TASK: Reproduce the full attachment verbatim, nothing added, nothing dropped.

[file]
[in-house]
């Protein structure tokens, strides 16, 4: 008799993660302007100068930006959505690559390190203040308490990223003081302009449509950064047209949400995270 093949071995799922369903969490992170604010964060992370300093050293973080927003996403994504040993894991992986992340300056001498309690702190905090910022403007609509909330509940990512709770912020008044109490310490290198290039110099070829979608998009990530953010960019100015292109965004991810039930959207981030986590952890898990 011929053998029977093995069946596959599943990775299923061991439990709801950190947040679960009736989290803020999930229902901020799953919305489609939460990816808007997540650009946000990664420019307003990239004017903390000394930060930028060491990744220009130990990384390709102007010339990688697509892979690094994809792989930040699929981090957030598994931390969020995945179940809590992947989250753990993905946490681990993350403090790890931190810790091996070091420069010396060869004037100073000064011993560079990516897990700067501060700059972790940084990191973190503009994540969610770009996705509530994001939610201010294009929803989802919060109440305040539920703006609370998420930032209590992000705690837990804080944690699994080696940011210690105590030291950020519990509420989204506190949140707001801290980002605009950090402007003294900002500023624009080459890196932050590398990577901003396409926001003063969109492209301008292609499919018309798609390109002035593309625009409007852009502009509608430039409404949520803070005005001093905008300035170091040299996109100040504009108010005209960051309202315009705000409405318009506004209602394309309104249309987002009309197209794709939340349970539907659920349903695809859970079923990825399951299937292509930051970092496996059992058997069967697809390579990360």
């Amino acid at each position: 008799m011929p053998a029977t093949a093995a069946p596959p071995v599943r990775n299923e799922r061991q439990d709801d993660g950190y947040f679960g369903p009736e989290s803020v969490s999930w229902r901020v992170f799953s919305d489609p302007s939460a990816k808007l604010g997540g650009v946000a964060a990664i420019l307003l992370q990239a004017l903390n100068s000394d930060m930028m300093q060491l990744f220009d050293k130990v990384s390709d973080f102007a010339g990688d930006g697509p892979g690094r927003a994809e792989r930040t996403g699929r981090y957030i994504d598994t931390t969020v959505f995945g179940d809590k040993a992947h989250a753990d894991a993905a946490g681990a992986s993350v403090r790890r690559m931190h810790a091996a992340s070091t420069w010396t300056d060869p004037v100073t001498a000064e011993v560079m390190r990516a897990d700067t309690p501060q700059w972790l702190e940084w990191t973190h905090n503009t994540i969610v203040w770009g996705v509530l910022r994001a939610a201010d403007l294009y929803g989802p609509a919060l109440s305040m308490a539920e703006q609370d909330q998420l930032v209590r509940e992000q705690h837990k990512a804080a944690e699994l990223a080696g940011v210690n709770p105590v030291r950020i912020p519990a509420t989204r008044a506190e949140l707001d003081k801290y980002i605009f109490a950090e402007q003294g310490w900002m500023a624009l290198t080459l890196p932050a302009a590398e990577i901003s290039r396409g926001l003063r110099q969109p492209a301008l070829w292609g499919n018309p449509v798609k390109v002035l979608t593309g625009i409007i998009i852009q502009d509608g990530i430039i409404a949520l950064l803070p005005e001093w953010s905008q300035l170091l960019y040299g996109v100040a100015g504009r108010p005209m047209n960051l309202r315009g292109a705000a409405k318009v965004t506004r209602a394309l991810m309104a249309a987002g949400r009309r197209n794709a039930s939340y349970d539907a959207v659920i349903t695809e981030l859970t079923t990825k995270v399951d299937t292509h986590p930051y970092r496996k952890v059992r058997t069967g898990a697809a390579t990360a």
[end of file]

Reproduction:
[in-house]
């Protein structure tokens, strides 16, 4: 008799993660302007100068930006959505690559390190203040308490990223003081302009449509950064047209949400995270 093949071995799922369903969490992170604010964060992370300093050293973080927003996403994504040993894991992986992340300056001498309690702190905090910022403007609509909330509940990512709770912020008044109490310490290198290039110099070829979608998009990530953010960019100015292109965004991810039930959207981030986590952890898990 011929053998029977093995069946596959599943990775299923061991439990709801950190947040679960009736989290803020999930229902901020799953919305489609939460990816808007997540650009946000990664420019307003990239004017903390000394930060930028060491990744220009130990990384390709102007010339990688697509892979690094994809792989930040699929981090957030598994931390969020995945179940809590992947989250753990993905946490681990993350403090790890931190810790091996070091420069010396060869004037100073000064011993560079990516897990700067501060700059972790940084990191973190503009994540969610770009996705509530994001939610201010294009929803989802919060109440305040539920703006609370998420930032209590992000705690837990804080944690699994080696940011210690105590030291950020519990509420989204506190949140707001801290980002605009950090402007003294900002500023624009080459890196932050590398990577901003396409926001003063969109492209301008292609499919018309798609390109002035593309625009409007852009502009509608430039409404949520803070005005001093905008300035170091040299996109100040504009108010005209960051309202315009705000409405318009506004209602394309309104249309987002009309197209794709939340349970539907659920349903695809859970079923990825399951299937292509930051970092496996059992058997069967697809390579990360």
């Amino acid at each position: 008799m011929p053998a029977t093949a093995a069946p596959p071995v599943r990775n299923e799922r061991q439990d709801d993660g950190y947040f679960g369903p009736e989290s803020v969490s999930w229902r901020v992170f799953s919305d489609p302007s939460a990816k808007l604010g997540g650009v946000a964060a990664i420019l307003l992370q990239a004017l903390n100068s000394d930060m930028m300093q060491l990744f220009d050293k130990v990384s390709d973080f102007a010339g990688d930006g697509p892979g690094r927003a994809e792989r930040t996403g699929r981090y957030i994504d598994t931390t969020v959505f995945g179940d809590k040993a992947h989250a753990d894991a993905a946490g681990a992986s993350v403090r790890r690559m931190h810790a091996a992340s070091t420069w010396t300056d060869p004037v100073t001498a000064e011993v560079m390190r990516a897990d700067t309690p501060q700059w972790l702190e940084w990191t973190h905090n503009t994540i969610v203040w770009g996705v509530l910022r994001a939610a201010d403007l294009y929803g989802p609509a919060l109440s305040m308490a539920e703006q609370d909330q998420l930032v209590r509940e992000q705690h837990k990512a804080a944690e699994l990223a080696g940011v210690n709770p105590v030291r950020i912020p519990a509420t989204r008044a506190e949140l707001d003081k801290y980002i605009f109490a950090e402007q003294g310490w900002m500023a624009l290198t080459l890196p932050a302009a590398e990577i901003s290039r396409g926001l003063r110099q969109p492209a301008l070829w292609g499919n018309p449509v798609k390109v002035l979608t593309g625009i409007i998009i852009q502009d509608g990530i430039i409404a949520l950064l803070p005005e001093w953010s905008q300035l170091l960019y040299g996109v100040a100015g504009r108010p005209m047209n960051l309202r315009g292109a705000a409405k318009v965004t506004r209602a394309l991810m309104a249309a987002g949400r009309r197209n794709a039930s939340y349970d539907a959207v659920i349903t695809e981030l859970t079923t990825k995270v399951d299937t292509h986590p930051y970092r496996k952890v059992r058997t069967g898990a697809a390579t990360a």